Adoption of Linux on the desktop may begin in basements and bedrooms throughout the world, and gradually trickle...
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up to large enterprises, says Matt Asay, a Novell Inc. technology evangelist and one of the people behind that company's Linux and open source strategy.
SearchEnterpriseLinux.com recently spoke with Asay about his predictions for the path of Linux desktop adoption. Asay also offered some insights into Novell's desktop Linux strategy. Here are some excerpts from that conversation:
I've heard that Novell and other Linux vendors are treading very cautiously in area of desktop Linux because they don't want to get ahead of demand. Do you agree with that?
Matt Asay: I can't speak for Red Hat, but I can say that I don't think that Novell is treading all that cautiously. I've traditionally been a (Macintosh) guy and right now I'm looking at a Linux desktop in front of me, which was very painful at first. But Novell has rolled out the Linux desktop 100% internally. Everybody uses it and in that process we're kind of finding where the bugs are and whatnot, and we're aggressively pushing it out to the market.
Do you see the world warming up to desktop Linux?
Asay: By the time the world is ready to adopt the Linux desktop, it may not matter because more and more of the applications that we care about run in a browser and it doesn't matter whether that browser is running on Linux or MacOS 10 or Windows. A browser is a browser is a browser.
Are you referring to desktop Linux adoption by individual consumers or businesses?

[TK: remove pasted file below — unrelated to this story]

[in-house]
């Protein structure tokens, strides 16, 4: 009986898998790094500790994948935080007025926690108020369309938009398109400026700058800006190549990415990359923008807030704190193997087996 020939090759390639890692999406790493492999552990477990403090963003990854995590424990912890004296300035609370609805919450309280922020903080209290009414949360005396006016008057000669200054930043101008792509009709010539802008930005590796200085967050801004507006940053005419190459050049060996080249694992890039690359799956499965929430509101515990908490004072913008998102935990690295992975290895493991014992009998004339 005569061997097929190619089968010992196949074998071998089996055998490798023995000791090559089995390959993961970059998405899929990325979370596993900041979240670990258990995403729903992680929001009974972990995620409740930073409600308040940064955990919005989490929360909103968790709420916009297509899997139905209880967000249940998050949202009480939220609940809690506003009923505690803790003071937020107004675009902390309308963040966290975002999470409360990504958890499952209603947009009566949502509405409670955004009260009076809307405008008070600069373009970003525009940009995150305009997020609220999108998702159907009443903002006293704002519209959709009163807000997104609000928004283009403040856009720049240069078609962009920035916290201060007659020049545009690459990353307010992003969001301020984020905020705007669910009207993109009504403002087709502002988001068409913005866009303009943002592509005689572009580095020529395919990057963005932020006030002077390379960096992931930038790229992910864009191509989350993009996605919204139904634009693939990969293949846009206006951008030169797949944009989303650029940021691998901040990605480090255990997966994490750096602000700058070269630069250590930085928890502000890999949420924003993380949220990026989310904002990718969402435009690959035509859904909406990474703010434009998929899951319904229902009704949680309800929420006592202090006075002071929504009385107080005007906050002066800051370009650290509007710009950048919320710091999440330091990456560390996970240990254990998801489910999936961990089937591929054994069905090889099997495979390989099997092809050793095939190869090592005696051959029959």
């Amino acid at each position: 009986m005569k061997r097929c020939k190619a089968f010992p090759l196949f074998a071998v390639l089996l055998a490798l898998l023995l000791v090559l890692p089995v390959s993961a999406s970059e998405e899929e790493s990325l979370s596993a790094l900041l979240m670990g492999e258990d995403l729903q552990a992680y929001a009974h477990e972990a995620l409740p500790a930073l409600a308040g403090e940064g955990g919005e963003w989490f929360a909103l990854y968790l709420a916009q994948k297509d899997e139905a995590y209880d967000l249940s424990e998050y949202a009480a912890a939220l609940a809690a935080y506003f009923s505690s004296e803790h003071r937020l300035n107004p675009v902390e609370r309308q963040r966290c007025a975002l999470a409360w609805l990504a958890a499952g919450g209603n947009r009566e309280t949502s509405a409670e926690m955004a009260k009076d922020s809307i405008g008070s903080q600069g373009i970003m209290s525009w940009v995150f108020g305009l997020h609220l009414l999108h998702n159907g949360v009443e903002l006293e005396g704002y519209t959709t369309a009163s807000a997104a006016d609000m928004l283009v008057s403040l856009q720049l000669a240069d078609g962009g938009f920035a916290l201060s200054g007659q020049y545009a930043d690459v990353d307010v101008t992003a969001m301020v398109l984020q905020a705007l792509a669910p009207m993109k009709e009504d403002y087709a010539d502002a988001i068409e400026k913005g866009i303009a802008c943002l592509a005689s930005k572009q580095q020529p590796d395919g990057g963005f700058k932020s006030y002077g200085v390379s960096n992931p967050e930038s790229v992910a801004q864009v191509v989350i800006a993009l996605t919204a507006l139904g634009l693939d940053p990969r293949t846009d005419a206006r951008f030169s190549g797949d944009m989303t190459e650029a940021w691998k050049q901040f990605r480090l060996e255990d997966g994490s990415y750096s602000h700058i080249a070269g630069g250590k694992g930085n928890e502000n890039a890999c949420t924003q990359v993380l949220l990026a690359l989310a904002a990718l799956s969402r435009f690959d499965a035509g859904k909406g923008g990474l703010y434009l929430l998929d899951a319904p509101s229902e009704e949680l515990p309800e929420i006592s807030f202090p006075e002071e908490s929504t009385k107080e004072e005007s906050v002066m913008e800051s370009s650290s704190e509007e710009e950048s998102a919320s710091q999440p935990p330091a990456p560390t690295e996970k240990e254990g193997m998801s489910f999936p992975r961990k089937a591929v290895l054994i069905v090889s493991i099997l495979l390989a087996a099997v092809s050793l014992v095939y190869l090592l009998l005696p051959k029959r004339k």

Asay: I'm speaking more about the consumer market right now and less about the enterprise because in the enterprise there is always going to be the need for the productivity suite like Microsoft Office or OpenOffice. But I do think that consumers are going to adopt desktop Linux first, probably not enterprises. That's going to feed that market for Novell and others to go in and sell to the enterprise once consumers are comfortable with this Linux desktop.
Do you think desktop Linux is more suitable for smaller organizations?
Asay: Again, I think it's actually going to start with consumers first. I think it's going to happen outside the United States. Then the next step is probably not going to be the enterprise, it's going to be the SMB space. Those consumers will go to their jobs, running small businesses, and they're going to take their computers there and use them there. I do think it has more promise initially in the SMB space if for no other reason than the demands are somewhat less. The software is already there. Frankly, the software is already there for the enterprise as well, but enterprises are conservative and move at glacial speeds. The SMB market is a little bit less like that. If they know it works, they have fewer inhibitions about putting it to work in their business if they know it works at home.
When it comes to Linux, either on the desktop or in general, what do you think will be the next major focus area for vendors?
Asay: A lot of it is going to be about the management tools around Linux. I just think that generally systems management is an area ripe for Linux. Right now with Linux, the stability and the core functionality as been at par or ahead of its competitors for several years. But where it hasn't been as good is in the area of usability. A lot of what I'm looking forward to seeing is any companies that are helping to make Linux easier to use.